First of all let me apologise for the late posting of this and admit to feelings of bafflement and rage. I spent all yesterday writing posts for the rest of the week and woke up this morning to find they had all disappeared. Vanished. Gone. Along with all the images I uploaded to go with them. It’s like the gremlins came in overnight and wiped the computer clean of the last 24 hours.
So I’m starting again.
I wanted to talk to you about changing your decor for the seasons. I don’t mean a huge and expensive revamp but just, say, five seasonal tweaks that will refresh the room and make it feel ready for autumn. After all, you change your clothes to make them suitable for the weather. Why not your cushions?
The Scandinavians do it as a matter of course. When I worked for the Financial Times House & Home section I wrote a series of features on international interior design and worked my way round the Nordic countries (sadly I never got to Norway) but everyone I spoke to – Danes, Finns and Swedes – all said they made seasonal changes to their homes.
It’s not something we tend to do in the UK and yet once the fire is lit on chilly evenings, I find I am reaching for a throw to put over my toes and invariably not finding one and having to go and look. So, while the days are starting their long cycle of shortening and you are wrestling with the thought of putting the heating on let’s look at those tweaks.
BRING IN A THROW
We have a throw on the sofa as a matter of course since her Imperial Highness Princess Enid Cat is on a mission to rid the furniture of all its velvet upholstery but I’m talking about a throw for your toes not the cat’s claws. This is not just practical but gives you a chance to change the colours in the room – without repainting – and bring in some more layers. One of the key ways to make a room look cosy is to layer up different textures. You can strip it back for summer but in winter bring it all on.
CHANGE YOUR CUSHIONS
Yes this one’s easy but how many of us don’t actually bother. Actually I did for the first time this year. I didn’t buy new covers, but I did remove the dark ones and put pale on the sofa. It’s so easy to do and, with the explosion of affordable homeswares on the high street these days it doesn’t have to be expensive either. If you’re not a patternphile then choose plain colours with lots of texture – velvet, knitted and chunky for winter and lots of cool linen and cotton for summer.
SWAP YOUR CANDLES
As I have said before I’m far too much of a catastrophist for candles, but that doesn’t meant I don’t have any. I just don’t tend to light them. In summer choose white ones in glass holders but come the autumn buy some dark ones and stick them in carved wooden or metallic holders. These will reflect the light and bring a sense of luxe to a space, which is what we need when it’s cold and dark and miserable outside.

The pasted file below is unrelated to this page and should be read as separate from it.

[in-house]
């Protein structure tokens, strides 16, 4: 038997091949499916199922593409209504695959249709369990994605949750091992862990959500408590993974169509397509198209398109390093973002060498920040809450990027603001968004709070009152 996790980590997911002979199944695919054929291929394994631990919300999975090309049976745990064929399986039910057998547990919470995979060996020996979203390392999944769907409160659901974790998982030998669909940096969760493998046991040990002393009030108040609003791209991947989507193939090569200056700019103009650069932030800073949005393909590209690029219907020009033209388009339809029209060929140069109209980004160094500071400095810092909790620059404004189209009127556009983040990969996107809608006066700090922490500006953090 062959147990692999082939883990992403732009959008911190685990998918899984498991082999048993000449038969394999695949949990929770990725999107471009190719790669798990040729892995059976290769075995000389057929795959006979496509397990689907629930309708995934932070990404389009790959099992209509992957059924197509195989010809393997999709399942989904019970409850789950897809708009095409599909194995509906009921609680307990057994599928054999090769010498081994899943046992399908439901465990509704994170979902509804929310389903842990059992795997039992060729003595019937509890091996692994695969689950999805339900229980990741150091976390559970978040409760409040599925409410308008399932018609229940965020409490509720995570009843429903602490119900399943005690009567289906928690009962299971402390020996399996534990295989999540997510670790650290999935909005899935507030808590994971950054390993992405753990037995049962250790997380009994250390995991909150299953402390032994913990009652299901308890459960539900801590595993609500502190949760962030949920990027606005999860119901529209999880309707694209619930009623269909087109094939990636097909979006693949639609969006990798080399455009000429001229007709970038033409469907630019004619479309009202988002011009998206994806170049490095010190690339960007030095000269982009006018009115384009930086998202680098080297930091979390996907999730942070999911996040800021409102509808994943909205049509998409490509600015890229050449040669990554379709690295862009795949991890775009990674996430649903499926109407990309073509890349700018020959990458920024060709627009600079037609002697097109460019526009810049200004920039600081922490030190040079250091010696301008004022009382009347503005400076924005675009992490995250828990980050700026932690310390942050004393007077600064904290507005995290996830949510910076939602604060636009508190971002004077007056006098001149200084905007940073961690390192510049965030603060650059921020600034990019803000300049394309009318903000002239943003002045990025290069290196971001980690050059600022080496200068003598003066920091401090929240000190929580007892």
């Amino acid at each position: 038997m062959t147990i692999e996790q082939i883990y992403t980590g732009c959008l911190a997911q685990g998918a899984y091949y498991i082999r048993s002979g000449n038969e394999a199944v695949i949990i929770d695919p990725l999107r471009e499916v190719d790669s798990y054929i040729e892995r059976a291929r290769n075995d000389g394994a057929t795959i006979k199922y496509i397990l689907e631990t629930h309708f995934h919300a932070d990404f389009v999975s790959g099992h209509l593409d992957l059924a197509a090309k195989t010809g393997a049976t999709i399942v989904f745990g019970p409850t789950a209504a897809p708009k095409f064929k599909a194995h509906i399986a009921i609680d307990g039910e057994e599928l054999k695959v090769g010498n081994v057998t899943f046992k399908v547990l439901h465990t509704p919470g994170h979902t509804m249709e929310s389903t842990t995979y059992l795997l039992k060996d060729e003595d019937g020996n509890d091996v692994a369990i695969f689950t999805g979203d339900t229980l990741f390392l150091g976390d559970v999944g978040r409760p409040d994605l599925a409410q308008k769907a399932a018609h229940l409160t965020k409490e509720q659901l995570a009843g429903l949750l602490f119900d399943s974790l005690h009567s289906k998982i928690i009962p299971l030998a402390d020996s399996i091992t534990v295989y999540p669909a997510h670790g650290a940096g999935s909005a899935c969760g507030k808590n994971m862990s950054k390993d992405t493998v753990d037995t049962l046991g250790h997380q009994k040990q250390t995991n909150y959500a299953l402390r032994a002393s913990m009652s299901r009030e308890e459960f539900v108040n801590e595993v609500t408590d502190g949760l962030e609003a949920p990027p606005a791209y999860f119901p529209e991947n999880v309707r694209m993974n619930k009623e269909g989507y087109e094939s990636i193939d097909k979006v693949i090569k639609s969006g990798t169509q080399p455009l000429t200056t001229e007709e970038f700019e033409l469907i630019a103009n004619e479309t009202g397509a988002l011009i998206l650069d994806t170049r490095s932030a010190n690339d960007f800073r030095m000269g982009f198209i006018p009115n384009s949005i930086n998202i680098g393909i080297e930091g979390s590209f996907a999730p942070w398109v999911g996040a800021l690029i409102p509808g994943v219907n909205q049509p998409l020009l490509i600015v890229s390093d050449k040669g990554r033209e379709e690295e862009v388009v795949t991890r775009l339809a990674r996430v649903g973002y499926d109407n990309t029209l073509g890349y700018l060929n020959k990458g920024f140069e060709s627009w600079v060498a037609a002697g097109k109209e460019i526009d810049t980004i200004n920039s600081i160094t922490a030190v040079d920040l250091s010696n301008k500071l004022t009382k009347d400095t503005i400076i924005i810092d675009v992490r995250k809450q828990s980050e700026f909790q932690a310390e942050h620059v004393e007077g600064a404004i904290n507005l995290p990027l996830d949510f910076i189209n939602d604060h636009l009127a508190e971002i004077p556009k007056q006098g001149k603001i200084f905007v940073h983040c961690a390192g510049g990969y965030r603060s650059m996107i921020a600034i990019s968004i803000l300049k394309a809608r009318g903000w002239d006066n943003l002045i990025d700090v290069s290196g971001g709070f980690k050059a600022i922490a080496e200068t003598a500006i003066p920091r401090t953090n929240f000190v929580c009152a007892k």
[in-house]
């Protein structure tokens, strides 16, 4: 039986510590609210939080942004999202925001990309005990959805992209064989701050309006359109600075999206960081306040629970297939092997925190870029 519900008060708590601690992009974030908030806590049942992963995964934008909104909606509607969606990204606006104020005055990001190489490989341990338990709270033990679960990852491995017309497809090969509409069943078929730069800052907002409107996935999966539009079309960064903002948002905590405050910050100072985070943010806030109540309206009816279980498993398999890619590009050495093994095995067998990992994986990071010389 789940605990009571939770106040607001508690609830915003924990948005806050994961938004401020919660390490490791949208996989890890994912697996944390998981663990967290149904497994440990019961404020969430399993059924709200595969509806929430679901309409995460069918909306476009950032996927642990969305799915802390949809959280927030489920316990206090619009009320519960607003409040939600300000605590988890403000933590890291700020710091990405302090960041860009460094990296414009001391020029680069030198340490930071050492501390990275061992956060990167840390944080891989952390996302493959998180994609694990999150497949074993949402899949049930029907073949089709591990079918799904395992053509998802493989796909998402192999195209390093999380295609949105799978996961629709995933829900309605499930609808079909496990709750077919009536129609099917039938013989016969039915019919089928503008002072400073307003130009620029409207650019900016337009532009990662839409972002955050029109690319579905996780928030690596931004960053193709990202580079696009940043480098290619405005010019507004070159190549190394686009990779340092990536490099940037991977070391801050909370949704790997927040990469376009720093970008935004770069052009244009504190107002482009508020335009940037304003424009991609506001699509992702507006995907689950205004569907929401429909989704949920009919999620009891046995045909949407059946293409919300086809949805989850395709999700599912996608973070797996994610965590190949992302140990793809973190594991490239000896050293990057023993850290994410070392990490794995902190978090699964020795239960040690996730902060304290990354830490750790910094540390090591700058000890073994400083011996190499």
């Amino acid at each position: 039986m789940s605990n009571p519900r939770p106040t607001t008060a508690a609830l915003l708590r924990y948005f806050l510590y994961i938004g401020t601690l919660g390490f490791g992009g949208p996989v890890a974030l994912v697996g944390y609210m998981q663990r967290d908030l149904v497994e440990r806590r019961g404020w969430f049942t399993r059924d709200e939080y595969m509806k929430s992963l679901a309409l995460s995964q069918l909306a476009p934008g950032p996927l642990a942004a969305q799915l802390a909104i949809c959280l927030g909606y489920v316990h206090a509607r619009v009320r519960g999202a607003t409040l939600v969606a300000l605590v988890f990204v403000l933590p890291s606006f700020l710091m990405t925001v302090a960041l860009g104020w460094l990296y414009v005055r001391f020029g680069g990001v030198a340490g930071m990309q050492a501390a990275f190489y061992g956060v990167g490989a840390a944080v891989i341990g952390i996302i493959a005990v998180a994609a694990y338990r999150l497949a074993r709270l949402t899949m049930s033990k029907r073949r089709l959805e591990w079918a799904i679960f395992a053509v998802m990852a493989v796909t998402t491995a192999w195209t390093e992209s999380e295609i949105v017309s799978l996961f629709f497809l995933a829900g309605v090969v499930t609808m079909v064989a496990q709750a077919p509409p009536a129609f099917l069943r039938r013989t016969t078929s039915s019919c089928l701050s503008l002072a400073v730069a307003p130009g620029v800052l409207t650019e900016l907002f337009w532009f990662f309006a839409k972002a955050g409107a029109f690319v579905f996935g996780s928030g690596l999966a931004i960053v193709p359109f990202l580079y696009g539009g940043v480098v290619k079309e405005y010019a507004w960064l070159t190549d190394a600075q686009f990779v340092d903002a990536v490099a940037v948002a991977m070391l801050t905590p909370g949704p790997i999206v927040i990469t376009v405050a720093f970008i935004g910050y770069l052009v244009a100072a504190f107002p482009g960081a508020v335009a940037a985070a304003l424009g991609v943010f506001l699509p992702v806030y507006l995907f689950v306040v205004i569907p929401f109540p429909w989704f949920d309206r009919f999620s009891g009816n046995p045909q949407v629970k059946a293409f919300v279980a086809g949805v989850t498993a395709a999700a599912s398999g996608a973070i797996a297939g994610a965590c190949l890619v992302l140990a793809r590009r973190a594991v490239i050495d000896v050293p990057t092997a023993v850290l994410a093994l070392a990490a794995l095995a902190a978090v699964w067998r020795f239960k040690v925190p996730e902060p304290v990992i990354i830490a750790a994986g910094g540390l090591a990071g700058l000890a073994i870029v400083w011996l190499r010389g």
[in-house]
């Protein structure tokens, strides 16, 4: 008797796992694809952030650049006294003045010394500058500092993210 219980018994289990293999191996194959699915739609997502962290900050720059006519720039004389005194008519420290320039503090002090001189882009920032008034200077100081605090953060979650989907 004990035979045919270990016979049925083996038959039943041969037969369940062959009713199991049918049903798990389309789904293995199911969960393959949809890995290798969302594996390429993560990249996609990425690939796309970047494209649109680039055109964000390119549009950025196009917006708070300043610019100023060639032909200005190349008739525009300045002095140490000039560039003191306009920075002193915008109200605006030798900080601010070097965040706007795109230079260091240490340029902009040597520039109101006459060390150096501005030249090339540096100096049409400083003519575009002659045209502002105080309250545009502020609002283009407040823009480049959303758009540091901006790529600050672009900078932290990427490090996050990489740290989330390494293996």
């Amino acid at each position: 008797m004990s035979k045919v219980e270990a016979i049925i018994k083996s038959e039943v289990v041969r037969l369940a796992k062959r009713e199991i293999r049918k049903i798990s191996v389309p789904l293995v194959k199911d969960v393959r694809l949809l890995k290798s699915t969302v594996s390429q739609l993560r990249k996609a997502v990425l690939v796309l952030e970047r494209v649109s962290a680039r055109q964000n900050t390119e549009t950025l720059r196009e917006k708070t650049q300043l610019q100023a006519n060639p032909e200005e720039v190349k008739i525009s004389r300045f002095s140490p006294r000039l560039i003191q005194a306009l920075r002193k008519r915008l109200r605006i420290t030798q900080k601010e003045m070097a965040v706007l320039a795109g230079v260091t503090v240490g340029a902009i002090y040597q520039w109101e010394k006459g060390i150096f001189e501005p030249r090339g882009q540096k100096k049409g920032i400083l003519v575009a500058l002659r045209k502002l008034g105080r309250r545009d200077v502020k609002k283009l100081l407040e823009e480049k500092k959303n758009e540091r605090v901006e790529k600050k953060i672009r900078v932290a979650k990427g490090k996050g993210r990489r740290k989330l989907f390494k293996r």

EMBRACE YOUR INNER MAXIMALIST
Now I’m not going to say that the mania for light, bright Scandi interiors is over but I am going to suggest that it is going to slightly step to one side to make room for a new, more maximalist, look. Now before you panic there are ways of doing this and it doesn’t have to mean clutter. It’s about being bold in your choices. And winter is the perfect time to experiment with this look. You can always have maximal winters and minimal (Scandi) summers. This is about layering up the textures and making the space cosy and inviting. Books give you something to read on long dark evenings. Lots of cushions to snuggle into. Warm rugs for cosy toes. Velvet and metallics and, even, wallpaper are all part of this look. I would class myself as a monochrome maximalist. I rarely have more than three colours in a room – actually my whole house – but I do have piles of books and plants and lots of different materials.
TREAT YOURSELF TO ONE NEW ITEM
As I said above; I can’t imagine there won’t be one new pair of winter shoes. Or a coat. Or a pair of corduroy trousers (yes watch out – that other staple of the 1970s is back this season) so think about one new item for the room that might make a big difference. Is it time to roll up that rug and buy a new one for the winter? You can always swap it back in a few months. Or perhaps a new light? Or an armchair. After all you’re going to be spending more time in this room over the next few months so now is the time to style it how you want it.
So there you have five seasonal tweaks to get yourself ready for the season ahead. If you are someone who suffers from SAD (Seasonal Affective Disorder) or just hates the thought of winter then preparing your home to be welcoming and filling it with colours and items that will cheer you up is a good way to prepare yourself. Imagine the joy in a few months when you can change it all back to lighter brighter colours again.
Once again I apologise for this late post. Fingers crossed that it will be sorted for tomorrow. Bear with me if not. I’m working to resolve it.